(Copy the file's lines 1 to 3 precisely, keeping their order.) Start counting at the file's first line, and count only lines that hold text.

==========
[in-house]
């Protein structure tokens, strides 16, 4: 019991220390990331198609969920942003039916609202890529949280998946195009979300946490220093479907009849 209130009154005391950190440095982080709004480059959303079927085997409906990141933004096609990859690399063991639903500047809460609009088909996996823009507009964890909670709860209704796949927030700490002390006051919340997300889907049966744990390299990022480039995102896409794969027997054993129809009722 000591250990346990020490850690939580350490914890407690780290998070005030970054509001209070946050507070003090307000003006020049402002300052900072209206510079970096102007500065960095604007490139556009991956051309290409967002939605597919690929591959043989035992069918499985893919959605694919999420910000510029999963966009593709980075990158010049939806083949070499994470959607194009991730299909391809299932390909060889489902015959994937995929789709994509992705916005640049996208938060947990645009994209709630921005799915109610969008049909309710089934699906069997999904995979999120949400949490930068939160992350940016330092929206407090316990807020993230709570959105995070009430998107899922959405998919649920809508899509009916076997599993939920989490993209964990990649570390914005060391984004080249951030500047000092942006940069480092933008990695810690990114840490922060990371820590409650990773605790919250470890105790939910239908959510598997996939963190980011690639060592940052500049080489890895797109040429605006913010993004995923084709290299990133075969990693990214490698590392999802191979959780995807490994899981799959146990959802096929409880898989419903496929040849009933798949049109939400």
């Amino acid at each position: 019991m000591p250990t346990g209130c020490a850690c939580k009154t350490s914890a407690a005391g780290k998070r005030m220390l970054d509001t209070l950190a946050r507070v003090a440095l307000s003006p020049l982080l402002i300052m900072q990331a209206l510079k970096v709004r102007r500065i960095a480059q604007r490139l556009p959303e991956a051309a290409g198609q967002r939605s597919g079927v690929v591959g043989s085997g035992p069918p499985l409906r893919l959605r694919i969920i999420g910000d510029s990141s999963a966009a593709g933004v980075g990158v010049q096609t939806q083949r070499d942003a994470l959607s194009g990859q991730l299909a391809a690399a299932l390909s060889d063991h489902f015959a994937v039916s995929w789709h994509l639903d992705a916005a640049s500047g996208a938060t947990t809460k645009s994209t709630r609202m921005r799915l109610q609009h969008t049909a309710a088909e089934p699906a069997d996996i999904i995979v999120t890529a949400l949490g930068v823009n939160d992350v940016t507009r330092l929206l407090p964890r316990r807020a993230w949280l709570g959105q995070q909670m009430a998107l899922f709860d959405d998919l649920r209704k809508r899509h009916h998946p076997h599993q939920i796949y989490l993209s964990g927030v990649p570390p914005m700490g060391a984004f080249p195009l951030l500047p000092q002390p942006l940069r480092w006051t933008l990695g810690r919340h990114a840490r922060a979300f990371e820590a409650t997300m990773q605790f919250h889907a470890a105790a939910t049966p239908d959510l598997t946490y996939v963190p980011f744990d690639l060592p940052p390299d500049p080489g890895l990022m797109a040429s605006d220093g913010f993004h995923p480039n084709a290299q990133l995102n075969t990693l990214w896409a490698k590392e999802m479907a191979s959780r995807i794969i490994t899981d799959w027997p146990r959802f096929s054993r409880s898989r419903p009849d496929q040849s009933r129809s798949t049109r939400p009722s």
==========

[in-house]
């Protein structure tokens, strides 16, 4: 019991220390990331198609969920942003039916609202890529949280998946195009979300946490220093479907009849 209130009154005391950190440095982080709004480059959303079927085997409906990141933004096609990859690399063991639903500047809460609009088909996996823009507009964890909670709860209704796949927030700490002390006051919340997300889907049966744990390299990022480039995102896409794969027997054993129809009722 000591250990346990020490850690939580350490914890407690780290998070005030970054509001209070946050507070003090307000003006020049402002300052900072209206510079970096102007500065960095604007490139556009991956051309290409967002939605597919690929591959043989035992069918499985893919959605694919999420910000510029999963966009593709980075990158010049939806083949070499994470959607194009991730299909391809299932390909060889489902015959994937995929789709994509992705916005640049996208938060947990645009994209709630921005799915109610969008049909309710089934699906069997999904995979999120949400949490930068939160992350940016330092929206407090316990807020993230709570959105995070009430998107899922959405998919649920809508899509009916076997599993939920989490993209964990990649570390914005060391984004080249951030500047000092942006940069480092933008990695810690990114840490922060990371820590409650990773605790919250470890105790939910239908959510598997996939963190980011690639060592940052500049080489890895797109040429605006913010993004995923084709290299990133075969990693990214490698590392999802191979959780995807490994899981799959146990959802096929409880898989419903496929040849009933798949049109939400």
């Amino acid at each position: 019991m000591p250990t346990g209130c020490a850690c939580k009154t350490s914890a407690a005391g780290k998070r005030m220390l970054d509001t209070l950190a946050r507070v003090a440095l307000s003006p020049l982080l402002i300052m900072q990331a209206l510079k970096v709004r102007r500065i960095a480059q604007r490139l556009p959303e991956a051309a290409g198609q967002r939605s597919g079927v690929v591959g043989s085997g035992p069918p499985l409906r893919l959605r694919i969920i999420g910000d510029s990141s999963a966009a593709g933004v980075g990158v010049q096609t939806q083949r070499d942003a994470l959607s194009g990859q991730l299909a391809a690399a299932l390909s060889d063991h489902f015959a994937v039916s995929w789709h994509l639903d992705a916005a640049s500047g996208a938060t947990t809460k645009s994209t709630r609202m921005r799915l109610q609009h969008t049909a309710a088909e089934p699906a069997d996996i999904i995979v999120t890529a949400l949490g930068v823009n939160d992350v940016t507009r330092l929206l407090p964890r316990r807020a993230w949280l709570g959105q995070q909670m009430a998107l899922f709860d959405d998919l649920r209704k809508r899509h009916h998946p076997h599993q939920i796949y989490l993209s964990g927030v990649p570390p914005m700490g060391a984004f080249p195009l951030l500047p000092q002390p942006l940069r480092w006051t933008l990695g810690r919340h990114a840490r922060a979300f990371e820590a409650t997300m990773q605790f919250h889907a470890a105790a939910t049966p239908d959510l598997t946490y996939v963190p980011f744990d690639l060592p940052p390299d500049p080489g890895l990022m797109a040429s605006d220093g913010f993004h995923p480039n084709a290299q990133l995102n075969t990693l990214w896409a490698k590392e999802m479907a191979s959780r995807i794969i490994t899981d799959w027997p146990r959802f096929s054993r409880s898989r419903p009849d496929q040849s009933r129809s798949t049109r939400p009722s």